Review Summary: TOOE have crafted a good deathcore release with a great deal of potential. They are set to release an album in 2015, and hopefully, it won’t be disappointing.
Missouri metal band The Order of Elijah was formed in 2009 by core members Shannon Low (vocalist) and Bryan Cox (guitar). A major reason behind forming the band was exposing hypocritical Christians (the Order of Elijah is a Christian band) who use scare tactics to convert people to Christianity, and also false Christians who selfishly use and preach the word of God. Later adding second guitarist Myk Lee Foder, drummer Josh Newlon, and bassist James Copley, the band released an independent EP and went on to tour with bands like Impending Doom, Upon a Burning Body, I See Stars, and After the Burial. Their 2013 full-length debut, entitled “Dethrone”, is a decent-if-clichéd deathcore release.
Let’s make this clear up front. TOOE does nothing new for the genre. They don’t do anything innovative, and they sound like those they tour with, especially Impending Doom. However, while they aren’t original, they aren’t bad. The album has strong tracks and weak tracks, for starters. Order seems to be going for a spiritual warfare vibe, and they make it blatantly clear that Christian should be at war with the devil. At times it pays off, at times it doesn’t. “Intro” has blatant quotes from the Bible about the last days, with air-raid sirens and gunfire in the background. It leads well into album highlight “New Line of Defense.” “Line” has some decent guitar playing throughout, but if it’s not mini-soloing, it’s just straight up heavy chugging. Vocally, the band is pretty standard as well. Shannon has a standard growl/shriek, and while not amazing, it conveys the needed intensity. The bass isn’t audible, drums seem pretty standard fare. Other standout tracks include “Daniel’s Frozen Sword”, “The Reclaimer”, and “Nails Over Duct Tape.” Both “Daniel’s Frozen Sword” and “Nails Over Duct Tape” have some great guitar work, and there’s some cool programming as well in “Nails.” “The Reclaimer” blends cool programming with cleanly picked guitar in the beginning, but the track’s overall intensity is what makes it a standout, as well as the gang vocals. Keyboard-dominated instrumental “Stiches” is alright, but it’s nothing special. The keyboards are there to create atmosphere, but that's really all they do. Now, there are the not-so-good tracks. “Bringing Down Hell” sounds far too similar to Impending Doom’s “Anything Goes”, while “Greed Machine”, “The Ballad of Jimmy Baker”, “Conquer”, and “Starscream Symphony”, are moreso typical deathcore chugfests. The band has potential, but doesn’t seem to know what to do with it at times. Speaking of potential, the Order of Elijah is a strong band, they have some great intensity. Also, they show they aren't afraid to go into tougher lyrical places, and when the guitarists veer out of typical playing, both sound great. Shannon has a great voice and conveys his point well. The filler tracks are unnessacary and boring, and the album doesn't have a ton of replay value. Drums and bass are practically non existent, drums are just for rhythm, you can't hear the bass at all. Order could be better if they would clean up on these details.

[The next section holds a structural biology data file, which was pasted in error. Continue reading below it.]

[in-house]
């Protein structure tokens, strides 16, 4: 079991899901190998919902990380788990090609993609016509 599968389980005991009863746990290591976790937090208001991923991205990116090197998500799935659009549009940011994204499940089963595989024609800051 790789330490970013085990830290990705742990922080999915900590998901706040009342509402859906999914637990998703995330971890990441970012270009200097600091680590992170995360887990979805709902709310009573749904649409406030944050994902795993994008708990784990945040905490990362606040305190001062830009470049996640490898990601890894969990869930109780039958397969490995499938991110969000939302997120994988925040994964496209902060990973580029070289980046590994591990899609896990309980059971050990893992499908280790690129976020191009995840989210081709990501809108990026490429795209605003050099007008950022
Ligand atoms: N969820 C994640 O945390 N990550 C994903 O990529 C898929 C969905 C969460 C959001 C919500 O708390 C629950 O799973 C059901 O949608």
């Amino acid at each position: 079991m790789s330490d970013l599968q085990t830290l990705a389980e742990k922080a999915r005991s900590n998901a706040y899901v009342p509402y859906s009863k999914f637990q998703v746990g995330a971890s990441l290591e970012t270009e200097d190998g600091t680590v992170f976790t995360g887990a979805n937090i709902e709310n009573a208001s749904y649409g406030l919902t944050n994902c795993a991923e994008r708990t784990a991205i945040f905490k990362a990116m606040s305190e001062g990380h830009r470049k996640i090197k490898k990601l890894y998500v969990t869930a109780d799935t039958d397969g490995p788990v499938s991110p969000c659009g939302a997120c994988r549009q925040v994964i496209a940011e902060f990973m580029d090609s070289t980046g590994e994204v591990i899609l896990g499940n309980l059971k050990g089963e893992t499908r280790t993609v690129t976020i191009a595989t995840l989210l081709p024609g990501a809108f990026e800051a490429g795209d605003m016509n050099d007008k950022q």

The Order of Elijah does a good job of being confrontational and honest. If you enjoy deathcore at all, get this. However, if you are looking for something amazing and captivating, look elsewhere.